The Initiation of Frictional Motion—The Nucleation Dynamics of Frictional Ruptures

Shahar Gvirtzman, Jay Fineberg*

*Corresponding author for this work

Research output: Contribution to journalArticlepeer-review

4 Scopus citations


Frictional interfaces lose stability via earthquake-like ruptures, which are close analogues of shear cracks that are well-described by fracture mechanics. Interface ruptures, however, need to be first formed—or nucleated. Rupture nucleation therefore determines the onset of friction, replacing the concept of a characteristic “static friction coefficient”. Utilizing rupture arrest at an imposed barrier, we experimentally determine nucleation locations, times and stresses at the origin of each subsequent rupture event. This enables us study the nucleation process via real-time measurements of real contact area and local strain. Nucleation events initiate as 2D patches that expand at nearly constant velocities, vnuc, that are orders of magnitude lower than the dynamic rupture velocities described by conventional fracture mechanics. We find that: (a) Nucleation has location-dependent stress thresholds, (b) vnuc is roughly proportional to the local stress level, (c) the nucleation process continues until the patch size reaches Ltran ∼ LG, the Griffith length for the onset of dynamic fracture (d) scaling time by τ = Ltran/vnuc, nucleation patches exhibit self-similar dynamics (e) dynamic ruptures' cohesive zones are not fully established until significantly beyond Ltran. Many details of nucleation are governed by the local contact area topography, which is roughly invariant under successive rupture events in mature interfaces. Topography-dependent details of the nucleation process include: precise nucleation site location, patch geometry, critical stress thresholds and the proportionality constant of vnuc with stress. We believe that these results shed considerable light on both how frictional motion is triggered and earthquake initiation.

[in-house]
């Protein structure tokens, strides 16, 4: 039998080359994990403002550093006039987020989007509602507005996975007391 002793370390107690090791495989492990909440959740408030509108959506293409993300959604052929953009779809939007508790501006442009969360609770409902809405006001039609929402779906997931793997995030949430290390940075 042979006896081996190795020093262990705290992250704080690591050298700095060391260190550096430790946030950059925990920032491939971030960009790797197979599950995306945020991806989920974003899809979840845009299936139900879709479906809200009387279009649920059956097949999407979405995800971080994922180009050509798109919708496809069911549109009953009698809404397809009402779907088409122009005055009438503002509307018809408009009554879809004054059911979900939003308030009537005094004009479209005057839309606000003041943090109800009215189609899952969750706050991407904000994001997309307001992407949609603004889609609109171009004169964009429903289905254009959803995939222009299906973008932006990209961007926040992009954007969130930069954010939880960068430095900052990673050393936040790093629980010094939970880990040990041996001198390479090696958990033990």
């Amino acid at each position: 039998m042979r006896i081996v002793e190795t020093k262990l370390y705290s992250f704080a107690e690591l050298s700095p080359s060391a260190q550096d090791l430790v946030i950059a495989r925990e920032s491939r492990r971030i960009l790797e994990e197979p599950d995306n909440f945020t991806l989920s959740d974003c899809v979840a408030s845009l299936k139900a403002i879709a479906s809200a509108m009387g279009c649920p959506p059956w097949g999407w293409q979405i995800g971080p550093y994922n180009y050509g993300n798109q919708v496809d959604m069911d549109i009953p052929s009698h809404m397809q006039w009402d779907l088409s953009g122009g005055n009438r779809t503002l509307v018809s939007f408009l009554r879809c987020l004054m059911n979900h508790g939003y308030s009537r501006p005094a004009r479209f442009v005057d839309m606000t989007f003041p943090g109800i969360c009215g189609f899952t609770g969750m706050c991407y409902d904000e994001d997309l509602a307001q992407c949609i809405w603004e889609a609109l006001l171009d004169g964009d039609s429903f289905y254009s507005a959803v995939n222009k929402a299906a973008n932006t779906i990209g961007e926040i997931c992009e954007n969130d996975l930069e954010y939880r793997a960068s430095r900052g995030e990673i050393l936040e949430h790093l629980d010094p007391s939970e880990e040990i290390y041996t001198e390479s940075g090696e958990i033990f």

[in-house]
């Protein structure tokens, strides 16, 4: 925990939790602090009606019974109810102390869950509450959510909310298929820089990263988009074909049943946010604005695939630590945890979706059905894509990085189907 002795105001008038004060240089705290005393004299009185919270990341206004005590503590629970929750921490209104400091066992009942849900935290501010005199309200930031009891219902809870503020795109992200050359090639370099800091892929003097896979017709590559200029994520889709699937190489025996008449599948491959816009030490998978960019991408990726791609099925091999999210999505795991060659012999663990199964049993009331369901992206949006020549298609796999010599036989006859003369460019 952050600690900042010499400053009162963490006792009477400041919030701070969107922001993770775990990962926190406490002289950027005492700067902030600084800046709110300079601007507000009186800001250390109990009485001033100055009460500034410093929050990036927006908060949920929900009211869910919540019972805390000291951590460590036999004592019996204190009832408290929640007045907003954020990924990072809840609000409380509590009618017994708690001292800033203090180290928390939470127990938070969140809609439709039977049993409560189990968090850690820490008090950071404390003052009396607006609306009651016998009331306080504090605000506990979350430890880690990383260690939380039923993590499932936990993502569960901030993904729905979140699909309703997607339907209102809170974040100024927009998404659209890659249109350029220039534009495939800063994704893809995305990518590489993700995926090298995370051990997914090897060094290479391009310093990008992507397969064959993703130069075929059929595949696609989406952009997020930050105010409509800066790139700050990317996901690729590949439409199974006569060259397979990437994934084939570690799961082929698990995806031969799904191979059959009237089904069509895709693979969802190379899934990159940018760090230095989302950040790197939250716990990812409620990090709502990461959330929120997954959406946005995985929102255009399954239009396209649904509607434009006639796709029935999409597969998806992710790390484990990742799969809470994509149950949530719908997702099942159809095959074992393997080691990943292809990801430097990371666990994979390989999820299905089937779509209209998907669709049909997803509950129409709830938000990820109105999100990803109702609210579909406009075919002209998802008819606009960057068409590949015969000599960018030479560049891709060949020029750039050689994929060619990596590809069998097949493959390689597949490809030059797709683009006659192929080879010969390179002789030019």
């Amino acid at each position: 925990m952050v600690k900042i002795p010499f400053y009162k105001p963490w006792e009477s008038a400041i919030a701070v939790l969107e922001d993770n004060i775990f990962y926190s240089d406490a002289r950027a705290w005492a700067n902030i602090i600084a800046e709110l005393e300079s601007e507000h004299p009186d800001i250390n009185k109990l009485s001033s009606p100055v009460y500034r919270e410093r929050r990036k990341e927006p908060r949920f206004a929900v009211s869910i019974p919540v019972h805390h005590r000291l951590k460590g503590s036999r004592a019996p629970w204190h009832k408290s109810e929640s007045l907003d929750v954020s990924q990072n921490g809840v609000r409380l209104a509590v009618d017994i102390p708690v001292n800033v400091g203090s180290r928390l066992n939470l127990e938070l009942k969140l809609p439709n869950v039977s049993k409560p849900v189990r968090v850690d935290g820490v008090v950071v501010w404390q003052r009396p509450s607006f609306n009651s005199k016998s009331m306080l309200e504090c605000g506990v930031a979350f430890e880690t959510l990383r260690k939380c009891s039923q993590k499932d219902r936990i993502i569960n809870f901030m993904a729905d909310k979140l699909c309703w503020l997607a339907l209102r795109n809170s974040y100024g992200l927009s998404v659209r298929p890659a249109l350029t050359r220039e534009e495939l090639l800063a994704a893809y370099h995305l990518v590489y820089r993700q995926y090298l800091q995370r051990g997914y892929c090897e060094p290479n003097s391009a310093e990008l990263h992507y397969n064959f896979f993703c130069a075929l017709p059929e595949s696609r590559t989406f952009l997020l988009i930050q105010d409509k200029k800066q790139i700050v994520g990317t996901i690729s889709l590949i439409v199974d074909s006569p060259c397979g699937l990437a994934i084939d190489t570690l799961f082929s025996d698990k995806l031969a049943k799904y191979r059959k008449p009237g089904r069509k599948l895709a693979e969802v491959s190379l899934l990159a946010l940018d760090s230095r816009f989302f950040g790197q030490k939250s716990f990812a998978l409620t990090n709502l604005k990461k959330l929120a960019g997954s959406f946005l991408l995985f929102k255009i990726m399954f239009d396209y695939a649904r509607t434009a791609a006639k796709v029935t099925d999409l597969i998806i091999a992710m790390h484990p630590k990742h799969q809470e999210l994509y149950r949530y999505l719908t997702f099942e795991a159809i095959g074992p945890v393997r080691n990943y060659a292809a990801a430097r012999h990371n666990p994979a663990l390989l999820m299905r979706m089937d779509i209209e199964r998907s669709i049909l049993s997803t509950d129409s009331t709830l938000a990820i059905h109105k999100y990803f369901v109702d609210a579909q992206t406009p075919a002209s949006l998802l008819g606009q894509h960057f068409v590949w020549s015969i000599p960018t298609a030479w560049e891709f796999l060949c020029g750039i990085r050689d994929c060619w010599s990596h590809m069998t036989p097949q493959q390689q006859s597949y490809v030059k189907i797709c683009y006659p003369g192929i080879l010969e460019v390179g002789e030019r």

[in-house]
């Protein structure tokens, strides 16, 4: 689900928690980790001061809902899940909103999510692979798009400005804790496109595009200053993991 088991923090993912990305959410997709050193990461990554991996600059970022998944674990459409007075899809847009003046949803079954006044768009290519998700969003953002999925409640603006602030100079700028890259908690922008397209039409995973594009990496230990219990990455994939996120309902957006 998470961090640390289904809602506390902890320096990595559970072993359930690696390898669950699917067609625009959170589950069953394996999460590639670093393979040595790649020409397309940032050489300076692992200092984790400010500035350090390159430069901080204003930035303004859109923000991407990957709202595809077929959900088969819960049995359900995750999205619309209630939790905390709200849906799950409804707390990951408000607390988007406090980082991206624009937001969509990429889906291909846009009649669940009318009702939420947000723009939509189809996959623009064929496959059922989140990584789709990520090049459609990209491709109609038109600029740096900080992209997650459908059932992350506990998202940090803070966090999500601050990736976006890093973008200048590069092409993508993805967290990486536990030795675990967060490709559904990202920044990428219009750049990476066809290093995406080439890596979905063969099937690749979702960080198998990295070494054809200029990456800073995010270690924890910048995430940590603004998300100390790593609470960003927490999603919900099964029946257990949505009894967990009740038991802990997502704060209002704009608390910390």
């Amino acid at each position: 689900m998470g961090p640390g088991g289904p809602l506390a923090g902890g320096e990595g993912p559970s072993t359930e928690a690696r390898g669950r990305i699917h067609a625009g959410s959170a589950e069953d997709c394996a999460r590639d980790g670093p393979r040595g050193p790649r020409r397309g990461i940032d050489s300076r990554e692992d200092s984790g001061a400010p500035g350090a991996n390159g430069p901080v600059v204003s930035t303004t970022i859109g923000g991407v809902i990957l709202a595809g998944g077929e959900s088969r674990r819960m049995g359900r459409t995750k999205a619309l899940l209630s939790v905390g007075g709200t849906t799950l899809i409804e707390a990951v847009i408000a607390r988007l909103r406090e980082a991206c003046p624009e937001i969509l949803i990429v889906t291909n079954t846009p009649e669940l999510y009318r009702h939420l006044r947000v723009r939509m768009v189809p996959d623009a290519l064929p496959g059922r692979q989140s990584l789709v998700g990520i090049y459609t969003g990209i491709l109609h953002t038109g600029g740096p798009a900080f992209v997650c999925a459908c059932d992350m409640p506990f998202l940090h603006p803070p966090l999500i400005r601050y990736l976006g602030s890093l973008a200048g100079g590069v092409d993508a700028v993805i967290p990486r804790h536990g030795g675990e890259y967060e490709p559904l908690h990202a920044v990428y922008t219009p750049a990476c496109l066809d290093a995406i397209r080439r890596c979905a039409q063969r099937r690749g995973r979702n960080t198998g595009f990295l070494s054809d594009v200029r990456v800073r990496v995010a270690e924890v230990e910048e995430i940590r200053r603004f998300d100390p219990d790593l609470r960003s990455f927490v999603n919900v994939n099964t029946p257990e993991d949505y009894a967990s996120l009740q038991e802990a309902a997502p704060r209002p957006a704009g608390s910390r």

Original languageAmerican English
Article numbere2022JB025483
JournalJournal of Geophysical Research: Solid Earth
Issue number2
StatePublished - Feb 2023

Bibliographical note

Publisher Copyright:
© 2023. The Authors.


  • earthquake dynamics
  • earthquake nucleation
  • experimental physics
  • fundamentals of friction
  • rupture dynamics


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